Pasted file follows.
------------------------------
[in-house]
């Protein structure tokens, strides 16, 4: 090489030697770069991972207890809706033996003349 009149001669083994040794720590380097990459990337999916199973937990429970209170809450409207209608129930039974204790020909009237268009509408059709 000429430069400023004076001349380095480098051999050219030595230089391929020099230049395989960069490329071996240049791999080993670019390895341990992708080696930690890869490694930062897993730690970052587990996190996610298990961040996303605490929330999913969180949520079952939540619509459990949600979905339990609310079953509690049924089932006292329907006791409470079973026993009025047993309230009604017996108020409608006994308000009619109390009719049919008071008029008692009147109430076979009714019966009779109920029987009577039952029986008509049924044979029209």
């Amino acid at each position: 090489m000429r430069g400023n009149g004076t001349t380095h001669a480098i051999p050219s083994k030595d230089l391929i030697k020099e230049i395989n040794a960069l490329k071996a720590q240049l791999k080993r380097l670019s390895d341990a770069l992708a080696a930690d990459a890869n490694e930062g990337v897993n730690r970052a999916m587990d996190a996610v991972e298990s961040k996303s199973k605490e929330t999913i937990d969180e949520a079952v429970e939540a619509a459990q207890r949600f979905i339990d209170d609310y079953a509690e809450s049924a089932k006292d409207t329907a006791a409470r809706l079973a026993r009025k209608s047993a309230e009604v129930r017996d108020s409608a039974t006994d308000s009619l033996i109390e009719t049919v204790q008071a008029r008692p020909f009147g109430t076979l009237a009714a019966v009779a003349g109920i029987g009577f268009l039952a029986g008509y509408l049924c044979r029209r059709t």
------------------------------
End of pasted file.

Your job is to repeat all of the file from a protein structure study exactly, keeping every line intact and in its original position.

[in-house]
């Protein structure tokens, strides 16, 4: 090489030697770069991972207890809706033996003349 009149001669083994040794720590380097990459990337999916199973937990429970209170809450409207209608129930039974204790020909009237268009509408059709 000429430069400023004076001349380095480098051999050219030595230089391929020099230049395989960069490329071996240049791999080993670019390895341990992708080696930690890869490694930062897993730690970052587990996190996610298990961040996303605490929330999913969180949520079952939540619509459990949600979905339990609310079953509690049924089932006292329907006791409470079973026993009025047993309230009604017996108020409608006994308000009619109390009719049919008071008029008692009147109430076979009714019966009779109920029987009577039952029986008509049924044979029209």
């Amino acid at each position: 090489m000429r430069g400023n009149g004076t001349t380095h001669a480098i051999p050219s083994k030595d230089l391929i030697k020099e230049i395989n040794a960069l490329k071996a720590q240049l791999k080993r380097l670019s390895d341990a770069l992708a080696a930690d990459a890869n490694e930062g990337v897993n730690r970052a999916m587990d996190a996610v991972e298990s961040k996303s199973k605490e929330t999913i937990d969180e949520a079952v429970e939540a619509a459990q207890r949600f979905i339990d209170d609310y079953a509690e809450s049924a089932k006292d409207t329907a006791a409470r809706l079973a026993r009025k209608s047993a309230e009604v129930r017996d108020s409608a039974t006994d308000s009619l033996i109390e009719t049919v204790q008071a008029r008692p020909f009147g109430t076979l009237a009714a019966v009779a003349g109920i029987g009577f268009l039952a029986g008509y509408l049924c044979r029209r059709t």